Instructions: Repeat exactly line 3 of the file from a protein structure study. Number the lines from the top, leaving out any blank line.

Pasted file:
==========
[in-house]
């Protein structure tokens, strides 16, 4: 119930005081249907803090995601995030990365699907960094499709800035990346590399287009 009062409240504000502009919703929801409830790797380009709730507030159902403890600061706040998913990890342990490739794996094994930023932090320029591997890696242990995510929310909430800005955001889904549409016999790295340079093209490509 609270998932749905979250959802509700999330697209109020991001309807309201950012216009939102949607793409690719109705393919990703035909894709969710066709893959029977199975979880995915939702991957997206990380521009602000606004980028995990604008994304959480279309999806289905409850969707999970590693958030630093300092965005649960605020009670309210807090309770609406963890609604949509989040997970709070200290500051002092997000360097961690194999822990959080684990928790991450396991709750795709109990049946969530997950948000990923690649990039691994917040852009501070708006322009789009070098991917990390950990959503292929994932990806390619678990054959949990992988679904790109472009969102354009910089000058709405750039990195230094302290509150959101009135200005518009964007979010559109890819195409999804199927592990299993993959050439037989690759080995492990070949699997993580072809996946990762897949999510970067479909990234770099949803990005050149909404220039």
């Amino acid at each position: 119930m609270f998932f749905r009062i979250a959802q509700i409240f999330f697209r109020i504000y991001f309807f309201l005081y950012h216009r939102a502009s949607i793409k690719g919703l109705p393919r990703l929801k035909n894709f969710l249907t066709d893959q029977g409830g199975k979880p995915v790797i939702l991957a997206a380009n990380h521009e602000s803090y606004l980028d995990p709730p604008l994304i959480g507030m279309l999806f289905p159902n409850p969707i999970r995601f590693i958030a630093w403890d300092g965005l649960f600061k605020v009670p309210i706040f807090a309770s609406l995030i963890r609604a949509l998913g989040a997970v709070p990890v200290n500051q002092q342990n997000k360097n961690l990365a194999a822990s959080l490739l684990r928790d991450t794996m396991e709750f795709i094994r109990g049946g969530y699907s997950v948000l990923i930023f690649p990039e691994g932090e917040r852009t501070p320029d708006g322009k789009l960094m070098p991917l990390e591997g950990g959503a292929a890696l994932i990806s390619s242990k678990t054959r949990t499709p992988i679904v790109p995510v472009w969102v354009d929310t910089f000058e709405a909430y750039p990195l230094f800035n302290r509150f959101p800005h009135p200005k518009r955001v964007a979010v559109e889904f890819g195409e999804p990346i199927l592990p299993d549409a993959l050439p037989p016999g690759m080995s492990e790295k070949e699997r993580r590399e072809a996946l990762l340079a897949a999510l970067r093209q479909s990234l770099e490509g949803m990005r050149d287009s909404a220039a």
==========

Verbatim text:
């Amino acid at each position: 119930m609270f998932f749905r009062i979250a959802q509700i409240f999330f697209r109020i504000y991001f309807f309201l005081y950012h216009r939102a502009s949607i793409k690719g919703l109705p393919r990703l929801k035909n894709f969710l249907t066709d893959q029977g409830g199975k979880p995915v790797i939702l991957a997206a380009n990380h521009e602000s803090y606004l980028d995990p709730p604008l994304i959480g507030m279309l999806f289905p159902n409850p969707i999970r995601f590693i958030a630093w403890d300092g965005l649960f600061k605020v009670p309210i706040f807090a309770s609406l995030i963890r609604a949509l998913g989040a997970v709070p990890v200290n500051q002092q342990n997000k360097n961690l990365a194999a822990s959080l490739l684990r928790d991450t794996m396991e709750f795709i094994r109990g049946g969530y699907s997950v948000l990923i930023f690649p990039e691994g932090e917040r852009t501070p320029d708006g322009k789009l960094m070098p991917l990390e591997g950990g959503a292929a890696l994932i990806s390619s242990k678990t054959r949990t499709p992988i679904v790109p995510v472009w969102v354009d929310t910089f000058e709405a909430y750039p990195l230094f800035n302290r509150f959101p800005h009135p200005k518009r955001v964007a979010v559109e889904f890819g195409e999804p990346i199927l592990p299993d549409a993959l050439p037989p016999g690759m080995s492990e790295k070949e699997r993580r590399e072809a996946l990762l340079a897949a999510l970067r093209q479909s990234l770099e490509g949803m990005r050149d287009s909404a220039a």